public DbSet QualifiedSubjectAreas { get; set; } public DbSet Requests { get; set; } public DbSet Schools { get; set; } public DbSet SubjectAreas { get; set; } public DbSet Substitutes { get; set; } }

The collections of DbSets should look familiar if you’ve used Entity Framework before. The OnModelCreating method might not be as familiar, however. In this method, we can use the modelBuilder object to change the way that Entity Framework treats our entities. We can set custom options for this process, including (in this case) mapping to stored procedures.

If you just want to generate stored procedures for a few of your models, but not all of them, use this syntax:

protected override void OnModelCreating(DbModelBuilder modelBuilder) { modelBuilder.Entity() .MapToStoredProcedures();

modelBuilder.Entity() .MapToStoredProcedures();

//repeat for all of your entities }

If you’re sure that you want all of your models to have default stored procedures, just use this one-liner:

protected override void OnModelCreating(DbModelBuilder modelBuilder) { modelBuilder.Types().Configure(t => t.MapToStoredProcedures()); }

Run the initial migrations by inputting these commands into the Package Manager Console:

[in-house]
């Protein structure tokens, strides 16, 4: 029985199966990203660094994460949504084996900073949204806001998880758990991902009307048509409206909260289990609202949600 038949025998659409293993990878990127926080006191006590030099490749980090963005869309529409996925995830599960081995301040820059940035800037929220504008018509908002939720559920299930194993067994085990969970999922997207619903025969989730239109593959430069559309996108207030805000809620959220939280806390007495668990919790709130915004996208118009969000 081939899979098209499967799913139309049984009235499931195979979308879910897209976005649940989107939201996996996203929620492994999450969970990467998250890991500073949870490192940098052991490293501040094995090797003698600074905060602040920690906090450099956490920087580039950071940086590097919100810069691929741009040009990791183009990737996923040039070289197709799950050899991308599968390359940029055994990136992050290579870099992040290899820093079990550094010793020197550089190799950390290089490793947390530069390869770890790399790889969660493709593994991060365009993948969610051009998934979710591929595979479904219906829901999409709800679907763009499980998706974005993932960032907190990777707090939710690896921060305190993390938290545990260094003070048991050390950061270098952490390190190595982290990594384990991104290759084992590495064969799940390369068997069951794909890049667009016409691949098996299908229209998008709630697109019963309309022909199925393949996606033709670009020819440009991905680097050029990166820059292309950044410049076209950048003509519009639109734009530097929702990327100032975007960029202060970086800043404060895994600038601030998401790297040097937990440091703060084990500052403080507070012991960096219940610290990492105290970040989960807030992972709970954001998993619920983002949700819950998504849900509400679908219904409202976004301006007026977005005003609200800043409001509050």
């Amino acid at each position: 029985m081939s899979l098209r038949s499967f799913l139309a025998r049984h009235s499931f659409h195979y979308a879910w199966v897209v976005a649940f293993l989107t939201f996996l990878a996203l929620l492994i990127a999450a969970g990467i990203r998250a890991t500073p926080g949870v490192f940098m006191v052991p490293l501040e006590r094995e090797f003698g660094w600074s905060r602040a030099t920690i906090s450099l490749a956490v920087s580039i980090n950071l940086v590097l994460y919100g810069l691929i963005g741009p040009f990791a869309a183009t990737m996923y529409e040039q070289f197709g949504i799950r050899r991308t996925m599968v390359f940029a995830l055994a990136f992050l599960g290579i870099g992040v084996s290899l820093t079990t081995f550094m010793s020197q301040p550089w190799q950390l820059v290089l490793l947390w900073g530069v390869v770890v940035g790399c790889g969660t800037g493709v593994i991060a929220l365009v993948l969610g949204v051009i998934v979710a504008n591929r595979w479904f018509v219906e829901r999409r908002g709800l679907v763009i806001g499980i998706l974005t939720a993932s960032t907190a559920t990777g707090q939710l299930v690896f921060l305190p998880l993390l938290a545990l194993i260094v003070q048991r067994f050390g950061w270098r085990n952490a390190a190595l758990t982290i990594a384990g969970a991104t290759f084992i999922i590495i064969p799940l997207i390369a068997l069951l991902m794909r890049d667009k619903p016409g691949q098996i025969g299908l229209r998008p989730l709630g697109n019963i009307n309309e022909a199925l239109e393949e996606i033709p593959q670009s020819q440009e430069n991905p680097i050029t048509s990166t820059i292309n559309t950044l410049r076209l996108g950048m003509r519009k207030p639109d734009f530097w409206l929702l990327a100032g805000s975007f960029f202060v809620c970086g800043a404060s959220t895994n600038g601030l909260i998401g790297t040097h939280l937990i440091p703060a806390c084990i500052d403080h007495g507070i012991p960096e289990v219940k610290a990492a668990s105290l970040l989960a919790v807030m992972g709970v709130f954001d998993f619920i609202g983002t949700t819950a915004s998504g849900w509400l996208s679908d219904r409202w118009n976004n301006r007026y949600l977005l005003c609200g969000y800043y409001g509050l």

enable-migrations add-migration initial update-database

This will create the tables, as we would expect. But it will also create stored procedures for inserting, updating, and deleting.

Entity Framework will not generate a procedure for reading the data. If you really need to do that, best practice is create a SQL view instead of a stored procedure.

Here’s an example of a method to create a stored procedure in the migration class. It includes the name of the stored procedure, the parameters, and the body of the procedure.

CreateStoredProcedure( “dbo.QualifiedSubjectArea_Insert”, p => new { SubstituteID = p.Int(), SubjectAreaID = p.Int(), }, body: @”INSERT [dbo].[QualifiedSubjectAreas]([SubstituteID], [SubjectAreaID]) VALUES (@SubstituteID, @SubjectAreaID)” );

From now on, Entity Framework is set up to use your stored procedures instead of the standard Create, Insert, and Delete SQL commands.

Imagine that we’re in our Create controller method, and we code our standard create method.

db.Schools.Add(school); db.SaveChanges();

You might think that you need to adjust the code here, but you actually don’t. That was the whole point of our endeavor. Inspecting the SQL via a profiler (I’m using Stackify Prefix), reveals this rendered procedure call:

EXEC [dbo].[School_insert] @Name = ‘Paradise Valley High School’

Perfect! Entity Framework is using our stored procedure as we would want it to.

Database First Stored Procedure in Entity Framework

Let’s imagine that you (or someone before you) already wrote the stored procedures for your project. Also imagine that the procedures are named something different from Entity Framework’s default naming conventions, and that you can’t change the names. Maybe you’re working on a legacy project, and / or those stored procedures are used by other processes in your organization. Sounds like a mess to me, and I don’t envy you. Honestly, it’s hard for me to imagine a situation like this, but, hey, apparently it happens. So let’s help you out. Lord knows you’re going to need it.